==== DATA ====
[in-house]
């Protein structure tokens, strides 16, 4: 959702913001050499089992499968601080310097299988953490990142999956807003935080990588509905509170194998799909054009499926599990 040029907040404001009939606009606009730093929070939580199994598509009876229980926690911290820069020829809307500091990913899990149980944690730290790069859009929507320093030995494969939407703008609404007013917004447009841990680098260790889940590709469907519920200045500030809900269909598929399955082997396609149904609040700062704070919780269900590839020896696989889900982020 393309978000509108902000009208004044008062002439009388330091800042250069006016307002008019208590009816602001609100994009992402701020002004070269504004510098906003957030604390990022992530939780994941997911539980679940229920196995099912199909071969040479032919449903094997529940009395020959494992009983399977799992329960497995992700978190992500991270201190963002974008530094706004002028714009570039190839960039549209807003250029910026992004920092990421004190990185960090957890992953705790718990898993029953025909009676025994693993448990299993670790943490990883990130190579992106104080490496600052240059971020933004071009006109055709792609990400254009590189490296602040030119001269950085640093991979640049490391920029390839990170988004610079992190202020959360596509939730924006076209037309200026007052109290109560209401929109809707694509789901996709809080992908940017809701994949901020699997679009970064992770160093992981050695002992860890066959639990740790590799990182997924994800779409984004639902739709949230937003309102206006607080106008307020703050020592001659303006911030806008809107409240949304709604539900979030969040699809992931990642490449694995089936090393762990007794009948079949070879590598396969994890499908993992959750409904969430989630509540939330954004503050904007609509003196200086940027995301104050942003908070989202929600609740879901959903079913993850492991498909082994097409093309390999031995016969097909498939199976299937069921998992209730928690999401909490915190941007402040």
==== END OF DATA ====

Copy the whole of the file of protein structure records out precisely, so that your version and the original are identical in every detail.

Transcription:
[in-house]
């Protein structure tokens, strides 16, 4: 959702913001050499089992499968601080310097299988953490990142999956807003935080990588509905509170194998799909054009499926599990 040029907040404001009939606009606009730093929070939580199994598509009876229980926690911290820069020829809307500091990913899990149980944690730290790069859009929507320093030995494969939407703008609404007013917004447009841990680098260790889940590709469907519920200045500030809900269909598929399955082997396609149904609040700062704070919780269900590839020896696989889900982020 393309978000509108902000009208004044008062002439009388330091800042250069006016307002008019208590009816602001609100994009992402701020002004070269504004510098906003957030604390990022992530939780994941997911539980679940229920196995099912199909071969040479032919449903094997529940009395020959494992009983399977799992329960497995992700978190992500991270201190963002974008530094706004002028714009570039190839960039549209807003250029910026992004920092990421004190990185960090957890992953705790718990898993029953025909009676025994693993448990299993670790943490990883990130190579992106104080490496600052240059971020933004071009006109055709792609990400254009590189490296602040030119001269950085640093991979640049490391920029390839990170988004610079992190202020959360596509939730924006076209037309200026007052109290109560209401929109809707694509789901996709809080992908940017809701994949901020699997679009970064992770160093992981050695002992860890066959639990740790590799990182997924994800779409984004639902739709949230937003309102206006607080106008307020703050020592001659303006911030806008809107409240949304709604539900979030969040699809992931990642490449694995089936090393762990007794009948079949070879590598396969994890499908993992959750409904969430989630509540939330954004503050904007609509003196200086940027995301104050942003908070989202929600609740879901959903079913993850492991498909082994097409093309390999031995016969097909498939199976299937069921998992209730928690999401909490915190941007402040």